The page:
Human Rights Watch (HRW) has asked the Bangladesh government to halt mass trial of the suspected mutineers of Bangladesh Rifles (BDR) (renamed as Border Guard Bangladesh) following the 2009 bloody munity.
The New York-based body has also proposed the formation of a new non-military force after abolishing the elite Rapid Action Battalion (RAB), accusing it of extrajudicial killings and human rights abuses.
It called on the government to establish “an independent investigative and prosecutorial task force with sufficient expertise, authority, and resources” to rigorously investigate and prosecute allegations of human rights abuses after the BDR mutiny.
The 57-page report, released in Dhaka on Wednesday by Brad Adams, Asia director of the HRW, provides a detailed account of the mutiny. It documents serious abuses in its aftermath, including torture by security forces of the 6,000 suspects – in custody on suspicion of planning the mutiny – and the ongoing concerns about them receiving a fair trial .
“Mass trials like these simply cannot provide justice for victims, or real answers about who was responsible for the terrible crimes committed during the mutiny,” HRW said claiming that the suspects had been subjected to widespread abuse, torture, and death in custody.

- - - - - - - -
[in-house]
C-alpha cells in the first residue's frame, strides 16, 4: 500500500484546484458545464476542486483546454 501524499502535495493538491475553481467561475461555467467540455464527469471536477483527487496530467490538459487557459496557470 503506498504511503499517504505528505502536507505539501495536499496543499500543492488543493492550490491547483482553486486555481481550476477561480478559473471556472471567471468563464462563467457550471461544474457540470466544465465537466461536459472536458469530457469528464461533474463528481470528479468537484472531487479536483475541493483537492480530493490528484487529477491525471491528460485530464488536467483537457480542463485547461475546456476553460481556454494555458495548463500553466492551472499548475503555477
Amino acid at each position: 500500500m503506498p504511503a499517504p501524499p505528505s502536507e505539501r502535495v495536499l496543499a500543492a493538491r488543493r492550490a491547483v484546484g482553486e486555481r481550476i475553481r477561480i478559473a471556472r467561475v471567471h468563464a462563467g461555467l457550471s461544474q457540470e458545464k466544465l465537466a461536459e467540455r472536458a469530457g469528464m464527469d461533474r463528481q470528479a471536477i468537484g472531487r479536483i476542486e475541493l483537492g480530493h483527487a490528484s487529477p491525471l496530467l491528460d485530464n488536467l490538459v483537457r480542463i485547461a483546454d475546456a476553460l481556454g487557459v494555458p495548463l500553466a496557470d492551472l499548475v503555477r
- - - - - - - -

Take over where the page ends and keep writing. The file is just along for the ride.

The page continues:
“Those responsible for the horrific violence that left 74 (mostly military officers) dead should be brought to justice, but not with torture and unfair trials,” said Mr. Adams. He termed as “proportionate” the government’s initial response to the mutiny saying it saved lives by refusing the army permission to use overwhelming force in a heavily populated area. “But since then it has essentially given a green light to the security forces to exact revenge through physical abuse and mass trials.”
About 4,000 people have already been found guilty by military tribunals, all in mass trials, it said.
HRW demanded that authorities form a non-military unit or new force within the police by disbanding the anticrime elite force RAB. The new force should consider human rights as its core value to fight against crime and terrorism, Mr. Adams suggested. The rights body also called upon the government to close “all unofficial and secret places of detention”.
According to HRW, at least 47 border guards have died in custody because of “torture like beatings and giving electric shocks in custody”.
A total of 74 people, including 57 army officers were killed, and a number of army wives allegedly faced sexual violence in the mutiny that broke out on February 25, 2009, at the BDR’s central Dhaka headquarters in Pilkhana . The newly elected government – led by Prime Minister Sheikh Hasina – chose to negotiate a settlement rather than send in a heavily armed response demanded by the army to quell the mutiny.